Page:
I'm talking repetitiveness of gigantic proportions here. The first ten or so hours of "Persona 3" are just great. You get involved in a cool, mysterious story. You discover the social links. You fuse your first persona, childishly proud of your efforts. You walk through the random dungeon, hitting enemies where it hurts most. You try to realize how Yukari was not expelled from the school because of unacceptable skirt size. You feel happy.

Then slowly, but surely, the game reaches its icy hand and grabs your throat. You can't breathe any more. You realize with horror that the game has set you on a path and won't let you stray from it. You'll have to crawl through the game no matter what. It has a real schedule, so you'll have to go through every day of the year. And what will you be doing all the time? Investigating the mystery day by day, putting pieces of the puzzle together? No. You'll be busy talking to unimportant people, strengthening your social links, taking part in yawn-inducing high-school activities, and walking through a huge random dungeon.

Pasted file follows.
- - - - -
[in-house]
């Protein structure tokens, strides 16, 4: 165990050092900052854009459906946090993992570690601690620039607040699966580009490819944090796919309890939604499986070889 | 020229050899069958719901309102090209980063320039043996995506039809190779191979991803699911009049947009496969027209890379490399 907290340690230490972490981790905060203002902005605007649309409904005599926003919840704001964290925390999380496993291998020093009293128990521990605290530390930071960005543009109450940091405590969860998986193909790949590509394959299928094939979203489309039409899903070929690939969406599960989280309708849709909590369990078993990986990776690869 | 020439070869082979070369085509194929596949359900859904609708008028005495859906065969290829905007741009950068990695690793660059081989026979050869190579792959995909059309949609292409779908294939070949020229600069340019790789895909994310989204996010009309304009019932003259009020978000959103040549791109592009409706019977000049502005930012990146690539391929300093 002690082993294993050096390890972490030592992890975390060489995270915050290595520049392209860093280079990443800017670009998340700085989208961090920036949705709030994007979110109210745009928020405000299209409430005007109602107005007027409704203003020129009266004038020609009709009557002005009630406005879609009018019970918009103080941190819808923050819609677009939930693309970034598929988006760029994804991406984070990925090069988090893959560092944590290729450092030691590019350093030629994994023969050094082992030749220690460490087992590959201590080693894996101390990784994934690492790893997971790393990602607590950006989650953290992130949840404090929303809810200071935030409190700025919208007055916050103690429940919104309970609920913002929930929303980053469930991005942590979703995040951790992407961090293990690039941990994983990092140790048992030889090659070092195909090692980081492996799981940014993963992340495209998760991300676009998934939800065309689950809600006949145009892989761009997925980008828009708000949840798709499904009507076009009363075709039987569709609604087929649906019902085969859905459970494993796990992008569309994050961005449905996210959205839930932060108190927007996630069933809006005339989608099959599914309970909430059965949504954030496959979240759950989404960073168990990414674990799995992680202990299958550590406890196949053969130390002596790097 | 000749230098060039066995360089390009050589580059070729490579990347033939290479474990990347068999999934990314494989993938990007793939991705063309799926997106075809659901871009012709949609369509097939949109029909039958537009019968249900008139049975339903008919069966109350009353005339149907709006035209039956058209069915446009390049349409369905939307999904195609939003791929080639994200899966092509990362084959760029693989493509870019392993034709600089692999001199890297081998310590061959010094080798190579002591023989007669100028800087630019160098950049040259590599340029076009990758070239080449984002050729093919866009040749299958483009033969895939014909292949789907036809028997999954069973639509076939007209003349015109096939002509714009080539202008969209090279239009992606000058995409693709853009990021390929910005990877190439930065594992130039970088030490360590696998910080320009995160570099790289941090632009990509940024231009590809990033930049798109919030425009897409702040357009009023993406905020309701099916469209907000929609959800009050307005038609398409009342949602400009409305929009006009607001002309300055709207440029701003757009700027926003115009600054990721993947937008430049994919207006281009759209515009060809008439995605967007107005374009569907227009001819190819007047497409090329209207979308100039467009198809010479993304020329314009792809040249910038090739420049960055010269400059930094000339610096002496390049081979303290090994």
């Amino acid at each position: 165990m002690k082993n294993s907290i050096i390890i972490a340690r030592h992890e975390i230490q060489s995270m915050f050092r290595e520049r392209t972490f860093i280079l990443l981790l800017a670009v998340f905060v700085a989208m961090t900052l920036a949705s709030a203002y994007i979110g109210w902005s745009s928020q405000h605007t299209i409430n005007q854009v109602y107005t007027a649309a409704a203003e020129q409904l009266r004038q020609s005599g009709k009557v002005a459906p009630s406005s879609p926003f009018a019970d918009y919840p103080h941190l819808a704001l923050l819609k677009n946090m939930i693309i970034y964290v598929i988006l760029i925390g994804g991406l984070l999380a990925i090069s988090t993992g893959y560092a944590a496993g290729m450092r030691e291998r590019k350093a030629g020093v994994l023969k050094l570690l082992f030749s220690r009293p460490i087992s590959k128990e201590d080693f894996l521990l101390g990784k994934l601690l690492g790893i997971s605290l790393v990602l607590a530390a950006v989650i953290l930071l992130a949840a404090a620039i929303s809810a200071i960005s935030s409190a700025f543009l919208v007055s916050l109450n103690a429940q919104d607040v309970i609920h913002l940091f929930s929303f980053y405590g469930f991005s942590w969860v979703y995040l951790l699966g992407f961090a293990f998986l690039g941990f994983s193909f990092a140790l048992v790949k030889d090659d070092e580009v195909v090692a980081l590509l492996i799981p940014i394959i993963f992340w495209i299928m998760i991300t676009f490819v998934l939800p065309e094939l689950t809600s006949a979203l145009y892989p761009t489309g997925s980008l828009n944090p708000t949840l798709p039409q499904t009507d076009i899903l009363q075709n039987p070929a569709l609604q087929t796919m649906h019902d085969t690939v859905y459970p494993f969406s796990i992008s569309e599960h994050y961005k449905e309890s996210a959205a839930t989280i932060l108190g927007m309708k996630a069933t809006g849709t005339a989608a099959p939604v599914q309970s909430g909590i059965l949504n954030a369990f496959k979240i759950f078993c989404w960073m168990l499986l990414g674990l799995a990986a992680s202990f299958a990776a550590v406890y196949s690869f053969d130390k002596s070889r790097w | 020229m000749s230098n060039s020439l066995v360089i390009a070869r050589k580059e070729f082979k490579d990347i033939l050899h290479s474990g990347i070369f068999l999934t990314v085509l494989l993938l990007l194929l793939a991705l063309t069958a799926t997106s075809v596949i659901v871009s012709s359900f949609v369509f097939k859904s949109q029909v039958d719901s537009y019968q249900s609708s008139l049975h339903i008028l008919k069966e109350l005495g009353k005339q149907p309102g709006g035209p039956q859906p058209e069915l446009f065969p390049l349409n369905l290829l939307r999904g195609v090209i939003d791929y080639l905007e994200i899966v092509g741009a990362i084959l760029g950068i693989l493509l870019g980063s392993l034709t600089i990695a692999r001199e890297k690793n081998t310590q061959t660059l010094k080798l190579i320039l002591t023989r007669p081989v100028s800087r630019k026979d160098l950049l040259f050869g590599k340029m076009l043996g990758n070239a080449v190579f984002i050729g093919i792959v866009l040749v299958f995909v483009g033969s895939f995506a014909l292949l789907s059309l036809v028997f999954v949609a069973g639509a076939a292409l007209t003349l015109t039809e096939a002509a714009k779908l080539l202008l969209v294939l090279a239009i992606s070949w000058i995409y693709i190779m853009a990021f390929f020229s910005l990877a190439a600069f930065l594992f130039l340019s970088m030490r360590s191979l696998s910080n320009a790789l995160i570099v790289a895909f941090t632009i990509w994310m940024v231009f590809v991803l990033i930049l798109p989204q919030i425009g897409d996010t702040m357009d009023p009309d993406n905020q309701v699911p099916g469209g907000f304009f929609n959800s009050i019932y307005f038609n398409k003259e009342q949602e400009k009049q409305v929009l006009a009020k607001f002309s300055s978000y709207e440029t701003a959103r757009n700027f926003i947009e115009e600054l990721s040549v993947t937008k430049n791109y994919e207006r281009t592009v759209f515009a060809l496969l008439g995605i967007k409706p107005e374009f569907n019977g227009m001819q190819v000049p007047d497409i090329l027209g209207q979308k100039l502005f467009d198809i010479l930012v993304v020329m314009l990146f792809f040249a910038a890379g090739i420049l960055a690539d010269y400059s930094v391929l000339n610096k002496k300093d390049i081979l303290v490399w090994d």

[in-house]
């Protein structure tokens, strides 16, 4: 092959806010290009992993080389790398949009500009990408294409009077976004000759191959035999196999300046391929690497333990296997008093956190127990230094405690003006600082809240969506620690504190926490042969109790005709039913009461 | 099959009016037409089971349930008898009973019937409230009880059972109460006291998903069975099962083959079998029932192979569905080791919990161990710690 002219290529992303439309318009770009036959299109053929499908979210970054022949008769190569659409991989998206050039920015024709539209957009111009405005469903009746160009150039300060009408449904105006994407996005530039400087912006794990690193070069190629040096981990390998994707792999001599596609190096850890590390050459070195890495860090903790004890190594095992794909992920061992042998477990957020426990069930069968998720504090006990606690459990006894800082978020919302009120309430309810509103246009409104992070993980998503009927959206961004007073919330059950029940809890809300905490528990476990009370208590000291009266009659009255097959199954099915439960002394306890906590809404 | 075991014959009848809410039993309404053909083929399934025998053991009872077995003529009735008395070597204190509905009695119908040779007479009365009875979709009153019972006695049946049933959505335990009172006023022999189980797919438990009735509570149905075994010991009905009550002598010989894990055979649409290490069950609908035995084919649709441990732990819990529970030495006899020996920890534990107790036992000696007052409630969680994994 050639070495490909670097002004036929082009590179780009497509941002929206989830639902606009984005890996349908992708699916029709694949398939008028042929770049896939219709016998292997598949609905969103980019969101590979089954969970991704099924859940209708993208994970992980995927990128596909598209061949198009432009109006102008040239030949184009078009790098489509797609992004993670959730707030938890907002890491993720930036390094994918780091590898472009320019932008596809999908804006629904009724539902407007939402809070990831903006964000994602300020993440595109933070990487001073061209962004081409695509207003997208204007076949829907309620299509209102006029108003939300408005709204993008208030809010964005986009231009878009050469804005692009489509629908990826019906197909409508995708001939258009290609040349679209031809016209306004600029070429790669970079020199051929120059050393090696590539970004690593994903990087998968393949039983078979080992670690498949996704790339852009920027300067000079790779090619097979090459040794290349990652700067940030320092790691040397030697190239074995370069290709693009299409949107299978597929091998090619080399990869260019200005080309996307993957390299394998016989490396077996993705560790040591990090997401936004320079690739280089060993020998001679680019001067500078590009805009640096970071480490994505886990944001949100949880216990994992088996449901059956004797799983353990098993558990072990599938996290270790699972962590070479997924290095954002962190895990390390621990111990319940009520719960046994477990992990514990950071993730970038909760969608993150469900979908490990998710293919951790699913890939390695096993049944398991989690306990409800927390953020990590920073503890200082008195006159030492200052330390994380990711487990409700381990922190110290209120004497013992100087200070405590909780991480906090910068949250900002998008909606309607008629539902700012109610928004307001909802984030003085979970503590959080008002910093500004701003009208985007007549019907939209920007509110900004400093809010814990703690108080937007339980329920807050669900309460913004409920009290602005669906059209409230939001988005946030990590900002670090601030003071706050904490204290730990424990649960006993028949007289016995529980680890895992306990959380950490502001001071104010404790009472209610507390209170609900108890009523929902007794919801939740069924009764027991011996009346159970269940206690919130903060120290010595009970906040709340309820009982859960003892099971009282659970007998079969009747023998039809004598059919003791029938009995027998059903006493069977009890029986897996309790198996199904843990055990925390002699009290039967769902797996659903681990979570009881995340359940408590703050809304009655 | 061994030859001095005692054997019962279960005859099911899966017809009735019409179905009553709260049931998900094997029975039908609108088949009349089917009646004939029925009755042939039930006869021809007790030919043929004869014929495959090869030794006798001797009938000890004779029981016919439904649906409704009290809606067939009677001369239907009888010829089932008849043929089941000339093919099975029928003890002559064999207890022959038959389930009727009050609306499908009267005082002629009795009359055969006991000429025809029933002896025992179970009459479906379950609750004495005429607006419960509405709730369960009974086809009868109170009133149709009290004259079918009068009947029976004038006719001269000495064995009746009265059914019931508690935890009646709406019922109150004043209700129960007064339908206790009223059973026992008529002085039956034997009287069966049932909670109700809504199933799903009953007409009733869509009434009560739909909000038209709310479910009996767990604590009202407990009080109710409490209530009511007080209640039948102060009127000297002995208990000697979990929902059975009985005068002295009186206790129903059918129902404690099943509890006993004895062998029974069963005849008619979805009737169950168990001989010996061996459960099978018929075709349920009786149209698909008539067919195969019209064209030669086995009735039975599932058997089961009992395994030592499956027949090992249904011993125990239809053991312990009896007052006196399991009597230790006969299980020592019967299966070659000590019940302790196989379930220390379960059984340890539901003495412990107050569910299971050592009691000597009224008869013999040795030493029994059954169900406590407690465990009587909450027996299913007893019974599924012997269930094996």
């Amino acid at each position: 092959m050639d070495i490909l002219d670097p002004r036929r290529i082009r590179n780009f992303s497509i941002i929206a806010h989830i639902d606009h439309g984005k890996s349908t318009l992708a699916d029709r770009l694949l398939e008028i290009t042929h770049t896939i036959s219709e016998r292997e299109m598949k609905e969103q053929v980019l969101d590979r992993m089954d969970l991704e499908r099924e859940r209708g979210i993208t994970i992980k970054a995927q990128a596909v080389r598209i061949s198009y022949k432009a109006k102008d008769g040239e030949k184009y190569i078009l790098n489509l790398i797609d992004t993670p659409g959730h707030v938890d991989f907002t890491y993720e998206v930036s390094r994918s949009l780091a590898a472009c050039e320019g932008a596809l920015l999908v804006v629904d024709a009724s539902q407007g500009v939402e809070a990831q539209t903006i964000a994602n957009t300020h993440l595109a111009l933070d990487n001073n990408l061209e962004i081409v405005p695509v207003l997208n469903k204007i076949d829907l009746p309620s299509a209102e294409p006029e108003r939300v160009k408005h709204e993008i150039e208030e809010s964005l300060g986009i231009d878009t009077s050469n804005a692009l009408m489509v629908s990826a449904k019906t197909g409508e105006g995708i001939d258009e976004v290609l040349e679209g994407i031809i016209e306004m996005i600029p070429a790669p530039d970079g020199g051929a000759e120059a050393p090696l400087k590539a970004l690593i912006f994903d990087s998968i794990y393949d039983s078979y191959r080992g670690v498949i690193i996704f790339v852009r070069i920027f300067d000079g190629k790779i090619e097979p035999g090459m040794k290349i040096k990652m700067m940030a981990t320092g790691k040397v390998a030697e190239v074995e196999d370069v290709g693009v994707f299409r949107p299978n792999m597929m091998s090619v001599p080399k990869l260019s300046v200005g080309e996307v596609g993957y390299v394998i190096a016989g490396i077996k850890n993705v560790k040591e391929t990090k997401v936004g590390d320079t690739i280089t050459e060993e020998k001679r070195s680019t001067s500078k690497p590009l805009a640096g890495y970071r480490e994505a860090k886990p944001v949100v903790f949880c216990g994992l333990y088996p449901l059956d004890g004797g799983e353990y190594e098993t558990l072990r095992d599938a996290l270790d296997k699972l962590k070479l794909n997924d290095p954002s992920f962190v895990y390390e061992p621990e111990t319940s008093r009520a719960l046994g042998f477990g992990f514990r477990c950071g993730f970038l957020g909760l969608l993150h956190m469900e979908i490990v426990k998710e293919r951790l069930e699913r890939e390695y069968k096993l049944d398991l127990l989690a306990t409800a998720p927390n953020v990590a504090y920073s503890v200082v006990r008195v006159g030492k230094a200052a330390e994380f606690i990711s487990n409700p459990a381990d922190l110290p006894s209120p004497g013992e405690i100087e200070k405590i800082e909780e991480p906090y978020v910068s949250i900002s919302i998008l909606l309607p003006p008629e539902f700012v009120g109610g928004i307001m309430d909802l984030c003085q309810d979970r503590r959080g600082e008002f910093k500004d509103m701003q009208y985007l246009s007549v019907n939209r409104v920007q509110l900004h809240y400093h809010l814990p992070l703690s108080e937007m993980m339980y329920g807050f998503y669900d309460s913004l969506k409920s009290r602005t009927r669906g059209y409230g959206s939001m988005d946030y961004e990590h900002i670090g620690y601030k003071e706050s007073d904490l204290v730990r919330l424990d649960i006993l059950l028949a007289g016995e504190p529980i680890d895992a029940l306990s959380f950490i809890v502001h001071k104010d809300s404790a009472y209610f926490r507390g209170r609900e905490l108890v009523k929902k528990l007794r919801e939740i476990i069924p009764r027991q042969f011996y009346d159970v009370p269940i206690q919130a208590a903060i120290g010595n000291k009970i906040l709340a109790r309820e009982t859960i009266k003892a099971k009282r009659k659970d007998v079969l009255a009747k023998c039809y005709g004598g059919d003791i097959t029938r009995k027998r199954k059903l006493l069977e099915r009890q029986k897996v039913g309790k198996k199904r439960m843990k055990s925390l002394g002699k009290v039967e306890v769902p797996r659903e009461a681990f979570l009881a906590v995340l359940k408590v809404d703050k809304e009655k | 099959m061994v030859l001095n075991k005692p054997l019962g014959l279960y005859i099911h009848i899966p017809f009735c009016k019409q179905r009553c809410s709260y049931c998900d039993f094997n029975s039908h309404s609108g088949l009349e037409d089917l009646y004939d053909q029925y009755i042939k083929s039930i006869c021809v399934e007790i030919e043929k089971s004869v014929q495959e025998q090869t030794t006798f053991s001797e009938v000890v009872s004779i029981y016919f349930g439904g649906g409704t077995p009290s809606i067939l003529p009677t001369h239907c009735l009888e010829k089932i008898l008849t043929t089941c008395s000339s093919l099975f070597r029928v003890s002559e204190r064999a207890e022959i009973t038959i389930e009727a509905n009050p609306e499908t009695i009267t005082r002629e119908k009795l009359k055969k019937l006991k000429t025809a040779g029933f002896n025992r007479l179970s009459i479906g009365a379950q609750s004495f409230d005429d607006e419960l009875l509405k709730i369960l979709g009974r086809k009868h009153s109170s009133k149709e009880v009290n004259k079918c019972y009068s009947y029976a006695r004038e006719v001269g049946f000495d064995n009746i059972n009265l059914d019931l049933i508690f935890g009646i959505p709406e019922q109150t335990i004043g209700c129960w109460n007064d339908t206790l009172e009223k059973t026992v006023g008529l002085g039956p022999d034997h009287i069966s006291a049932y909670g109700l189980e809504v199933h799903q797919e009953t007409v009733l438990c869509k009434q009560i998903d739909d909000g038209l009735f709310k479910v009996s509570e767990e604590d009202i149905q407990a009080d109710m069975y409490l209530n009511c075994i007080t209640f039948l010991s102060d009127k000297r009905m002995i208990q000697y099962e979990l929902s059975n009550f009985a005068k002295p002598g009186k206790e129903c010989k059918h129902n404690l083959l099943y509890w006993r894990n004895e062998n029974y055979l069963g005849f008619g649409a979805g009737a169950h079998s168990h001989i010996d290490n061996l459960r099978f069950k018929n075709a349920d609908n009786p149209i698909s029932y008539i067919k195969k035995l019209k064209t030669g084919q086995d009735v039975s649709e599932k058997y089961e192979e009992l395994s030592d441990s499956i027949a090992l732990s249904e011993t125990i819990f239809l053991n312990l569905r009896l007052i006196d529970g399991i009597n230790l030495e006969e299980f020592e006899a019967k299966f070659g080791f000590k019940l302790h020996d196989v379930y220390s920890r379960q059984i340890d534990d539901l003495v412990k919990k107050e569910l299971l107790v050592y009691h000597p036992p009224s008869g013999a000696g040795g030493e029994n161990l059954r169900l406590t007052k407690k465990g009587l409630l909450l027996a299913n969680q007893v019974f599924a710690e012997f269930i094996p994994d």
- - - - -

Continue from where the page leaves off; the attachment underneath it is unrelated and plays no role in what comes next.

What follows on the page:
Maybe it's just me, but I like exploration. I like it when locations change and when you don't know where you go next and how that new location will look like. But in this game, there is no such thing. You'll be stuck in the same location, and the only place you can explore is the huge dungeon, Tartarus. Which for me was absolutely pointless to explore: it's just a randomly generated monstrosity, a bunch of pointless corridors with a totally abstract theme, just a meaningless 3D exercise that can't even be called a real location.

What kills the game is not just the unbearably slow pace, not just those endless days spent preparing for exams and eating noodles with stupid classmates, until finally, finally, something happens - it's the knowledge that nothing will ever change. The entire game is a school year. You know for sure you won't move from your place. You know for sure that the only dungeon in the game is the faceless, abstract, cold, boring, random tower of Tartarus. You know for sure that you'll spend your entire time doing boring stuff in your school and fighting equally boring battles.